Posts belonging to Category Spain



The Fall, Rise and Fall of Beaujolais

she ruled the 60s

she ruled the 60s

Beaujolais has been forgotten more often than whatshisname. Beauj wines were top shelf in the 14th century until the Burgundy farmers chased the Gamay Noir grape – crossed with the blessed Pinot Noir – and its wannabe producers south. Gamay lost its prestige in the wake of Marie Antoinette’s gehackt kopf.

Gamay grown south of Burgundy can produce a lovely light to medium weight red wine with floral qualities and the requisite acid to buck it all up. Until the 1960s. Yearning for fanfare the Beaujolais producers led by Georges Dubouef came up with Beaujolais Nouveau which became fashionable as Twiggy. And half as interesting. This pompy silly era was Fall #1 for Beaujolais in the Modern Era: Beaj Nouveau. Like the Beatles, still popular.

The Rise. In 2006 the earth around Beaujolais began to move. Suddenly, gratefully, amidst an avalanche of rocketing collector prices and the relentless quest to win a Parker 100 point score, Beaujolais winemakers began producing some very nice wines. The value quotient (VQ) was an island in a sea of [ed. better metaphor please] an outpost in a wilderness of [ed. not wilderness] an outpost in the back country of forgotten appellations. Gamay returned to wine snobs. The 2006, 2007 and 2008 vintages were superb. The ten crus offered more variety than Bourdeaux along with far better pricing and far more availability. Superb Gamay cru wines were priced near $15. Beaujolais was on the RISE.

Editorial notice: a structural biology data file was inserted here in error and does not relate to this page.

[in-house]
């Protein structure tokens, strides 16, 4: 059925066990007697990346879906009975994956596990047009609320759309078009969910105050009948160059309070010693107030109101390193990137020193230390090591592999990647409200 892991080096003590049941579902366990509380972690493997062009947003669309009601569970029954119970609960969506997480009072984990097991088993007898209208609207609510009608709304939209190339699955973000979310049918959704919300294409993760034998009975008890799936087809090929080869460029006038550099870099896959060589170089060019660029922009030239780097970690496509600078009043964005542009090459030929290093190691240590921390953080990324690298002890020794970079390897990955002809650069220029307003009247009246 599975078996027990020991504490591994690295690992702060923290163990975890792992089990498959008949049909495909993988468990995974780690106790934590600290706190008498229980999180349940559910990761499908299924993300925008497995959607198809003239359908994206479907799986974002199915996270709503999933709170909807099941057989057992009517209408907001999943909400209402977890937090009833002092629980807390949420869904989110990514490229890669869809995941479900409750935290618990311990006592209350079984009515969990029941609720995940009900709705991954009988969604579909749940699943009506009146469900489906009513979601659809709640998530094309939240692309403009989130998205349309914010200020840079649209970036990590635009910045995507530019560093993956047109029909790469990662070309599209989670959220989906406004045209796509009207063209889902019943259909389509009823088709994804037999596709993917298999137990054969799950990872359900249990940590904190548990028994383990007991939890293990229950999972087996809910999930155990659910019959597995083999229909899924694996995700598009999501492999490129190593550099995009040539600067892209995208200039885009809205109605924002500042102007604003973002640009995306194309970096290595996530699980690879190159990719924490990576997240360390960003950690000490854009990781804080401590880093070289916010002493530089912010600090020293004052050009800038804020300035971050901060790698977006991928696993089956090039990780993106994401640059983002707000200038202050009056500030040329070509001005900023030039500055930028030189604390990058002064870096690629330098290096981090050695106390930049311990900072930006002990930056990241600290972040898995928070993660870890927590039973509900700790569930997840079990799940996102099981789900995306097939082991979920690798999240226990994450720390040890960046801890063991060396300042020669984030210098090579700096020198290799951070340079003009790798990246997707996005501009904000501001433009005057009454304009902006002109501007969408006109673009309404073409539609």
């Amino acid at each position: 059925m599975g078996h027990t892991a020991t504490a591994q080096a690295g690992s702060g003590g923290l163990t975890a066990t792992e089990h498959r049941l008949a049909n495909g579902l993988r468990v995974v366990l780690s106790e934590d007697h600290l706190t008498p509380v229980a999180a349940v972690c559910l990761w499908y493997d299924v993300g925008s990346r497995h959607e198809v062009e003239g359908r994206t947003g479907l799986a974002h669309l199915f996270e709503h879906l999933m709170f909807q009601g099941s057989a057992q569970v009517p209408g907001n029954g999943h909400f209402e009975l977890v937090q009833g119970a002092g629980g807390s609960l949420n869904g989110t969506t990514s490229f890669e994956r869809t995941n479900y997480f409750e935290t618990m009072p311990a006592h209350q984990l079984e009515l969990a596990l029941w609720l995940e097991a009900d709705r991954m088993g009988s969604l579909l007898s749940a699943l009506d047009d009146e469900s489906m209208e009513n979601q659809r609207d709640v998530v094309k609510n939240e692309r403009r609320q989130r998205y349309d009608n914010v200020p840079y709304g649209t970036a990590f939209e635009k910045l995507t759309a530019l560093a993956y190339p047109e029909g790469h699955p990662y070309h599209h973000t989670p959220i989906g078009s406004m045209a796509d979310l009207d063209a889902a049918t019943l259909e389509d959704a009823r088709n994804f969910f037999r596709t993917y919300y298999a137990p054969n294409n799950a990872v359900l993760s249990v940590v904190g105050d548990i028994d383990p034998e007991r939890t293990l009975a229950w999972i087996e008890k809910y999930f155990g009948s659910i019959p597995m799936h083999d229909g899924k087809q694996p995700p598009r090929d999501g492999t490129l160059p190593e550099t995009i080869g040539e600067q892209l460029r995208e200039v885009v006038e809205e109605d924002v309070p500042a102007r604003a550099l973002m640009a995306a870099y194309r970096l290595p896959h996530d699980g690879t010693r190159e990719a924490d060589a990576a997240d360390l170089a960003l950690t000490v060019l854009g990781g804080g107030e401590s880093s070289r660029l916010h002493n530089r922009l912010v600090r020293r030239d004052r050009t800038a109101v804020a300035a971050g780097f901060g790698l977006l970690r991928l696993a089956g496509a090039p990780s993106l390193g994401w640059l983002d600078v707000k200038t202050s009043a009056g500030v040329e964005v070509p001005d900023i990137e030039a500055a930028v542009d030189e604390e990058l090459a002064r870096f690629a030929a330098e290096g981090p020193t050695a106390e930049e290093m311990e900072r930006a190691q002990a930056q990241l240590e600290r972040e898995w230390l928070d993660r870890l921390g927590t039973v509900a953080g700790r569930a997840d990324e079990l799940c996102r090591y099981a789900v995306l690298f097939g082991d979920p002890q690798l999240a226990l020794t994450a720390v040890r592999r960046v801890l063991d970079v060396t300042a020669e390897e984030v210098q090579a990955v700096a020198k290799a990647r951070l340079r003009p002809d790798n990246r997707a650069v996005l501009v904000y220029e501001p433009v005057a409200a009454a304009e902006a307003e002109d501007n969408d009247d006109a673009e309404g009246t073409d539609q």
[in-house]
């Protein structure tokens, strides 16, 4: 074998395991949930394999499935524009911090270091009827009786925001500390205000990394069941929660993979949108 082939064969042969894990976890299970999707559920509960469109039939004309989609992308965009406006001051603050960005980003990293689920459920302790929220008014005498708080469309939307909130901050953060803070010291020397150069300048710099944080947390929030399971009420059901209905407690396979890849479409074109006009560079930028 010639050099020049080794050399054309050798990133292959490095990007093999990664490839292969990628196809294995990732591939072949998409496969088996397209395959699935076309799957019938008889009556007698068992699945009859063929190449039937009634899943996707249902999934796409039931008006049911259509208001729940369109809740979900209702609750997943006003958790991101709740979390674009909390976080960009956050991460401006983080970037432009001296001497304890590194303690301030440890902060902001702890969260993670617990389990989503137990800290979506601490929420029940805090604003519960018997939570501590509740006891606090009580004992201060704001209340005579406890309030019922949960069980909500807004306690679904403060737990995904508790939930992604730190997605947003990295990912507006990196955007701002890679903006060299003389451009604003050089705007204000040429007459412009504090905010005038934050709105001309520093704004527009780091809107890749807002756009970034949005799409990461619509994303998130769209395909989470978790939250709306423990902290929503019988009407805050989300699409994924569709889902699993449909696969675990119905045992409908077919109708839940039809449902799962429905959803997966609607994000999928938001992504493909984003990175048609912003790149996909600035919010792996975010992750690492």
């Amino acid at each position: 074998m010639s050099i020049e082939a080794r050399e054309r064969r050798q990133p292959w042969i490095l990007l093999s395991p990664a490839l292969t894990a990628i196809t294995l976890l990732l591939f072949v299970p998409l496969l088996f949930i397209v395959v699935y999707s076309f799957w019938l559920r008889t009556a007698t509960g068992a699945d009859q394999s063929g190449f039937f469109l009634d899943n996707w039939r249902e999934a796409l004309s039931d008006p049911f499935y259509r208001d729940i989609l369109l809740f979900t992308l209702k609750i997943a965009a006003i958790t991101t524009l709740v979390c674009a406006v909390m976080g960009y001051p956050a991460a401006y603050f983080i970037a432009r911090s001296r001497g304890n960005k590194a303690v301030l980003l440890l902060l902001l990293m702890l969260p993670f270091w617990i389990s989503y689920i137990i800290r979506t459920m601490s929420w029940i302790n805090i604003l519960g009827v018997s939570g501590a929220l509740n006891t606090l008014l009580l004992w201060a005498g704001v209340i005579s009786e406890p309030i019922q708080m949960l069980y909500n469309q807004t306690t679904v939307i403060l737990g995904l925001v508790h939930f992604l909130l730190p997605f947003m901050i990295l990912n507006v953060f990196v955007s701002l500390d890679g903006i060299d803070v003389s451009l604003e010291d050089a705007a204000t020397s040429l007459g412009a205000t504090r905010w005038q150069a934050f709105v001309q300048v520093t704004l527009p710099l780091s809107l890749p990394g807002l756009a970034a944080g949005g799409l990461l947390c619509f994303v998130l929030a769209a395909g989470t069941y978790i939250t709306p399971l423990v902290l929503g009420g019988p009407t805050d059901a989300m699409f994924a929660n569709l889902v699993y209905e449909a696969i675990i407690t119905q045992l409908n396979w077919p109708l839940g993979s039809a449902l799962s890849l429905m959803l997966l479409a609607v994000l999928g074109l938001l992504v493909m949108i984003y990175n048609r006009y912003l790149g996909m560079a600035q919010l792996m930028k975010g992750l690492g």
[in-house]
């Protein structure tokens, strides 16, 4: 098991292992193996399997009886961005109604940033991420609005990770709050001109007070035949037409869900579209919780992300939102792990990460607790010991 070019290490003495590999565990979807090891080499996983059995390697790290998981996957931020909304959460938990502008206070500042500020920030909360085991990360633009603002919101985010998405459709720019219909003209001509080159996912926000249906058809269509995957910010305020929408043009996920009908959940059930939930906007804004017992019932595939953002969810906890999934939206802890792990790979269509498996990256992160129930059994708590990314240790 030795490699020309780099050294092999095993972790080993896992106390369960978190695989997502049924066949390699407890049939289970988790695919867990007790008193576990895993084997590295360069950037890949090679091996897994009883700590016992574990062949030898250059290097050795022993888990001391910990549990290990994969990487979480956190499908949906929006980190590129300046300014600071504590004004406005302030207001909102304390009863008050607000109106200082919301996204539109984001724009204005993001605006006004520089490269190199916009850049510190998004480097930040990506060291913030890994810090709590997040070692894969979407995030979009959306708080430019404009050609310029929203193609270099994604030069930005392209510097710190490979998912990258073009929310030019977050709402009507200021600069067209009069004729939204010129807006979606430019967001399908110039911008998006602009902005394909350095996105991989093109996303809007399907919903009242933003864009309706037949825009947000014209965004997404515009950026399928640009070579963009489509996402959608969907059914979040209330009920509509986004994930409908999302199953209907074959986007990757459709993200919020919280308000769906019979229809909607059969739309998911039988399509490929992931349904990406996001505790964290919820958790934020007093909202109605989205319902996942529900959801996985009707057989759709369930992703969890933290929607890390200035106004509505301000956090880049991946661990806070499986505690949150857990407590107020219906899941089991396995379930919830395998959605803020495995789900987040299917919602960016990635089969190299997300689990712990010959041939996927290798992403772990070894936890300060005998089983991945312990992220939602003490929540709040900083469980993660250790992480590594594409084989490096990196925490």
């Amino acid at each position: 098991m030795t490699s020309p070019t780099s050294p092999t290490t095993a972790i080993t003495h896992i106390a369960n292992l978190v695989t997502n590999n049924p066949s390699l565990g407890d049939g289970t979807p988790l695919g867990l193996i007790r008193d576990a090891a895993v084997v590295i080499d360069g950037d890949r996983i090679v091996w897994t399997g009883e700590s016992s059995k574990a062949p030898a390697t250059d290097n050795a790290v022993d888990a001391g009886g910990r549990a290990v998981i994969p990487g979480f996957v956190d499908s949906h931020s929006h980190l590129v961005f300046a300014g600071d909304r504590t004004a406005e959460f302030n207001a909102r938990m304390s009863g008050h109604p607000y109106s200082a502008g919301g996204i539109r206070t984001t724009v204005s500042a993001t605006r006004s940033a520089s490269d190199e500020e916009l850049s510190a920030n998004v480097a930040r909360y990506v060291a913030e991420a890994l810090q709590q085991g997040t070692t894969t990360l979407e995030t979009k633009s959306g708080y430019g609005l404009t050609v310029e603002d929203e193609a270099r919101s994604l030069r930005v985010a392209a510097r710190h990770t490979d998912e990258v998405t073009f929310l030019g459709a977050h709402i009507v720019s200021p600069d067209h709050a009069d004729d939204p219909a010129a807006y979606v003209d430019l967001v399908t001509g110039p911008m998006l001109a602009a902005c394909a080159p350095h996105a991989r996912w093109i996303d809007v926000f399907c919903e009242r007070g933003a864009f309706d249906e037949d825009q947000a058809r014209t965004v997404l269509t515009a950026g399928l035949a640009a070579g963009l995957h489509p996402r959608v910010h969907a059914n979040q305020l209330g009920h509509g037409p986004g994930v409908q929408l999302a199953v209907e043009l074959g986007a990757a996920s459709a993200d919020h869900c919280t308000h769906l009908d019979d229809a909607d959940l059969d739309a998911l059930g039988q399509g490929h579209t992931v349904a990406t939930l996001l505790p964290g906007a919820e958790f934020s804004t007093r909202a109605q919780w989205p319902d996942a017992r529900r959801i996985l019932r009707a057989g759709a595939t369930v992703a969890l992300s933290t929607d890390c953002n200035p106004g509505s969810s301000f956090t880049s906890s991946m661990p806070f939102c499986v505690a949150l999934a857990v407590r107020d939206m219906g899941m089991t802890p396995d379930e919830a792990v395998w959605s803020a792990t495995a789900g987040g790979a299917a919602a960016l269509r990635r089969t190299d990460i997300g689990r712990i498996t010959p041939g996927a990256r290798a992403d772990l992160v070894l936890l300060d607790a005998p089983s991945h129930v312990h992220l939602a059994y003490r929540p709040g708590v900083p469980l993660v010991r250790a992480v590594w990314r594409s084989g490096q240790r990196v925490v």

Fall #2. The 2008 economic crash took about 18 months for Parker and the Wine Speculator to concede the 100 point game was over. Tostado. This should have been the tipping point when Beaujolais secured its new position as leader in the quality and value game. But it did not. Instead, the producers raised prices. Dumb. Da Dumb. Dumb. The market was in their hands… and they let it slip away. The last vintages we bought were 2009 2010. We are tasting through them now with no plans to replenish.

Very good Beaujolais costs close to $30. At the same time we are buying outrageously great Chablis for the same price. And super Red Burg for the same price and up to $10 more… except we are buying wines Beaujolais will never become, except for Clos de la Roilette which we still buy. Welcome to the new top shelf.

Here are two more wines from the Not Ready For Prime Time Tasting.

Ridge-Montebello-00WEB2000 Ridge Montebello $120: A-L-M-O-S-T R-E-A-D-Y. At 14 years this wine can be enjoyed. Ridge Montebello is regarded as the Lafite of US wines. Justifiably so. This wine was gorgeous, not voluptious, not lean. Classically beautiful, something like Lauren Bacall. Perfect California mountain blend with just enough oak to give it the classic style. Last domestic Cabernet we had like this was the 1987 Dunn Howell in mag. Dunn is more rustic. Montebello more refined. Truly spectacular wine and not Bordeaux. Honestly. At $120 and being the benchmark for California GREATNESS in wine, this is a bargain. 13.5%